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Burdens lifted, hopes restored

During the summer break of our third year of medicine at the University of Tasmania, we decided to embark on an elective at Padhar in India. The country of India fascinated us as an opportunity to experience a very different health care system and to learn more about the Indian culture.

Padhar is a small town located in Madhya Pradesh in the central highlands of India. It appealed to us because of its rural location. This tiny town boasts a 200 bed multispecialty missionary hospital, which initially started out in 1958 as a clinic. The hospital is often the first point of contact for many patients from surrounding states, including the Gond and the Korku tribals, and some patients travel for days to seek medical help here.

After fifteen hours of flying and an eventful 26 hour train ride, we arrived at Itarsi Junction, a two hour bumpy drive away from Padhar.

Padhar is declared endemic for malaria so we came ‘armed’ with insect repellents and mosquito coils. Despite our best efforts, we were not spared the wrath of the mosquitoes. We couldn’t help but feel paranoid when we got our first mosquito bites even though we took our doxycycline regularly.

Tuberculosis (TB) is a serious and common health problem in Padhar. We had not expected such a high prevalence to the extent that, for doctors in Padhar, the first differential diagnosis for a cough and a cold was often TB until proven otherwise. It was not uncommon to see the sorts of chest X-rays with cavitating lesions that we had previously only seen in textbooks.

Another difference we observed during our elective was the vastly differing attitudes to hygiene. In Australia we are well familiarised with the hand hygiene posters plastered all over hospital walls. In Padhar, in place of our ‘5 moments of hand hygiene’ signs are signs that read, ‘Gloves are useful but not necessary.’ The sanitation practices were also very rudimentary as basins of water and lemon replaced the sinks and chlorhexidine we had previously taken for granted.

Textbook photographs of patients with late presentations of cancer came to life in Padhar. Geographical barriers, as well as the habit of betel nut and tobacco chewing, often result in patients presenting with large tumours of the oral cavity. One of the cases we saw was that of a 45 year old man who presented for a surgical resection of a large squamous cell carcinoma on the left side of his tongue. The skilled surgeons at Padhar performed a COMMANDO Procedure (COMbined MANDibulectomy and Neck Dissection Operation). The surgeons are particularly skilled at this procedure as it is commonly performed. This is because late presentations of cancer are common here due to the lack of preventative screening, as well as geographical barriers and poverty. It saddened us to see that there is a huge health disparity between a developed and developing country.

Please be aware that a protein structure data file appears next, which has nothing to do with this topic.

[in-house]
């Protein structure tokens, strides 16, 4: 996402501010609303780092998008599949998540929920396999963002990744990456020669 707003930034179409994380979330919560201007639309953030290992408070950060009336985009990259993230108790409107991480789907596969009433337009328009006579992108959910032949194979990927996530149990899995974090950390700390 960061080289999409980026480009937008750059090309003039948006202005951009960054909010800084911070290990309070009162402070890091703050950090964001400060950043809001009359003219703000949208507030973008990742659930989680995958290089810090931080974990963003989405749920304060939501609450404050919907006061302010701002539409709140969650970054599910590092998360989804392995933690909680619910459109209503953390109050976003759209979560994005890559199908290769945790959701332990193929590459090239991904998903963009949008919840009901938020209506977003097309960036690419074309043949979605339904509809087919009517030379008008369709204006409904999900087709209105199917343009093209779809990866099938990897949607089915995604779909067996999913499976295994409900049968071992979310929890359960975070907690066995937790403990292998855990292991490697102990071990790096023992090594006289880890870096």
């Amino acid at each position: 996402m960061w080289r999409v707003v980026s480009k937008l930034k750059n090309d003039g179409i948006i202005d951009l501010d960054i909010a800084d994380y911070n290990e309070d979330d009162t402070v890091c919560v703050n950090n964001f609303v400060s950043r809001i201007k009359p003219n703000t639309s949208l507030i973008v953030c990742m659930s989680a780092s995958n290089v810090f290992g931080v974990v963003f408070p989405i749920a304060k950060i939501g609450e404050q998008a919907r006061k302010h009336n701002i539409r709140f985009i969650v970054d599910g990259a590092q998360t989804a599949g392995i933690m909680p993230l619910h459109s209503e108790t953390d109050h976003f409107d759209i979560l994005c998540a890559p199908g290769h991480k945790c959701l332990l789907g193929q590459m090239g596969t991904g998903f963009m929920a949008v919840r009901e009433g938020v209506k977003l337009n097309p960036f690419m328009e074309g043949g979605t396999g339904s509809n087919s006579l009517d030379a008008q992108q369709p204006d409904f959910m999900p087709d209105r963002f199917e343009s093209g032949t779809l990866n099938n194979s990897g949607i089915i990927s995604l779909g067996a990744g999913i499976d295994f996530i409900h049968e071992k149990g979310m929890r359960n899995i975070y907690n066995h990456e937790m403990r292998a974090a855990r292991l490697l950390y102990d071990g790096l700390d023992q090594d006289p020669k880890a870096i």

However, despite disparities in health care systems, we found that generosity knew no boundaries. There were many charming patients and helpful medical staff whom we encountered during our time in Padhar. In particular, we met a pair of omphalophagus conjoined twins, who were four months old at the time of our visit. Their parents were poor farmers who were devastated when their twins were born, as they did not have the means to care for them. Therefore, they did what they thought was best for the twins, by returning home without them and leaving them in the hospital. Won over by the twins’ infectious smiles, the hospital staff decided to take them into their care. The current plan is to wait for the twins to reach ten kilograms before separating them. However, the amount needed to separate the twins is more than US$150,000, much more than the hospital can afford. In addition, the hospital would need to cover the cost of raising the twins. However, they are determined to raise the twins and provide them with the best life that they can have. The twins were constantly surrounded by nurses, doctors and other hospital staff. The care and love shown by the team in Padhar certainly tugged at our heartstrings.

We also saw other cases that taught us some fundamental rules about diagnosis and history taking. One was a sixteen year old girl who presented to the emergency department complaining of a five day history of progressively worsening generalised abdominal pain.. She had a background of trauma after a fall whilst collecting water from a well. Although injury to the jejunum is common after blunt force trauma, [1] the medical team had ruled it out as it would be expected to cause very significant pain, usually leading to immediate hospital presentation. Thus it came as a surprise when a perforated jejunum was found on X-Ray. This case reminded us that clinical presentations, though incredibly useful, can still be deceiving.